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Molecular profiling of sex-specific development of song and the song control nucleus HVC of songbirds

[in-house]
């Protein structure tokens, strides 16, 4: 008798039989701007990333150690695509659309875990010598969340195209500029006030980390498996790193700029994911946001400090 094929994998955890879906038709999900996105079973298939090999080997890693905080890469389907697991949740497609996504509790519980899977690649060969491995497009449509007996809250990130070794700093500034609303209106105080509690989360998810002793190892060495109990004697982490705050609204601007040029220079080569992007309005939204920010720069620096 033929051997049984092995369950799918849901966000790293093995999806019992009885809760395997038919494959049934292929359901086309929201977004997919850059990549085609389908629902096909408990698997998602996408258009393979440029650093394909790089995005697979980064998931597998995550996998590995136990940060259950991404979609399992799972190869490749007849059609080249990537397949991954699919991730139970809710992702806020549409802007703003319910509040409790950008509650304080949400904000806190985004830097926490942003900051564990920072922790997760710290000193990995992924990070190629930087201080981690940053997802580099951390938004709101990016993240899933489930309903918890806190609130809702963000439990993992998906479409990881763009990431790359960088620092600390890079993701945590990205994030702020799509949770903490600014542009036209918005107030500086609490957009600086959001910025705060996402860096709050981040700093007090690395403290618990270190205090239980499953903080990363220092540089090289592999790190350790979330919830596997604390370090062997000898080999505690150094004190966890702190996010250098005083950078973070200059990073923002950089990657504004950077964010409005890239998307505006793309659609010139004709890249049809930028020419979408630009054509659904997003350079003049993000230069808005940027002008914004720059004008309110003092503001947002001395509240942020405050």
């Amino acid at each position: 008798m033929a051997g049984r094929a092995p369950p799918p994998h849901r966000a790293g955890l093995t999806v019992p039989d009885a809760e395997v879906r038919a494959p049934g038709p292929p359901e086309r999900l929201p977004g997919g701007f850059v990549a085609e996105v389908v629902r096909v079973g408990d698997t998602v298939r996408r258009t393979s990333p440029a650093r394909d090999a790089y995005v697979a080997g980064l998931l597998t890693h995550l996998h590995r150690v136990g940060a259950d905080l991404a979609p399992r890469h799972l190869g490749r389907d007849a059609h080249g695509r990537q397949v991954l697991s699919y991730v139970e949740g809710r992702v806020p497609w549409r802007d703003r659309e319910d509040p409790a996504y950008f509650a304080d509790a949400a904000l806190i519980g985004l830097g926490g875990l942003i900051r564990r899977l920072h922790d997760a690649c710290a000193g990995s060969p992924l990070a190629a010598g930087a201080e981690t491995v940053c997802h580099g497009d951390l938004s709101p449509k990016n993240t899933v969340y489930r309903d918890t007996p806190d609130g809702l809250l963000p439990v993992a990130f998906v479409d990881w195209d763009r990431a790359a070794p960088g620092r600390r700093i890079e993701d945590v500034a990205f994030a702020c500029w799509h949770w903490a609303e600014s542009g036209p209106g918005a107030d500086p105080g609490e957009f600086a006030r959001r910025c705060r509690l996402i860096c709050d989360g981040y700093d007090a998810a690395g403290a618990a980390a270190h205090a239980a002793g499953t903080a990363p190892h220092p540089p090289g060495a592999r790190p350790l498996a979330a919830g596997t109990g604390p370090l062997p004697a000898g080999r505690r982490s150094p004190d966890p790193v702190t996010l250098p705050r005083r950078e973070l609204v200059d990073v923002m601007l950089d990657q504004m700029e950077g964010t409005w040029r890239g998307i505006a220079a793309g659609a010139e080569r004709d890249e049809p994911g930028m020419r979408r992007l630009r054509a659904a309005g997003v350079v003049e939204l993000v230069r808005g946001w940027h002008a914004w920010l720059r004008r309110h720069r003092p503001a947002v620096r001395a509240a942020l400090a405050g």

Molecular profiling of sex-specific development of song and the song control nucleus HVC of songbirds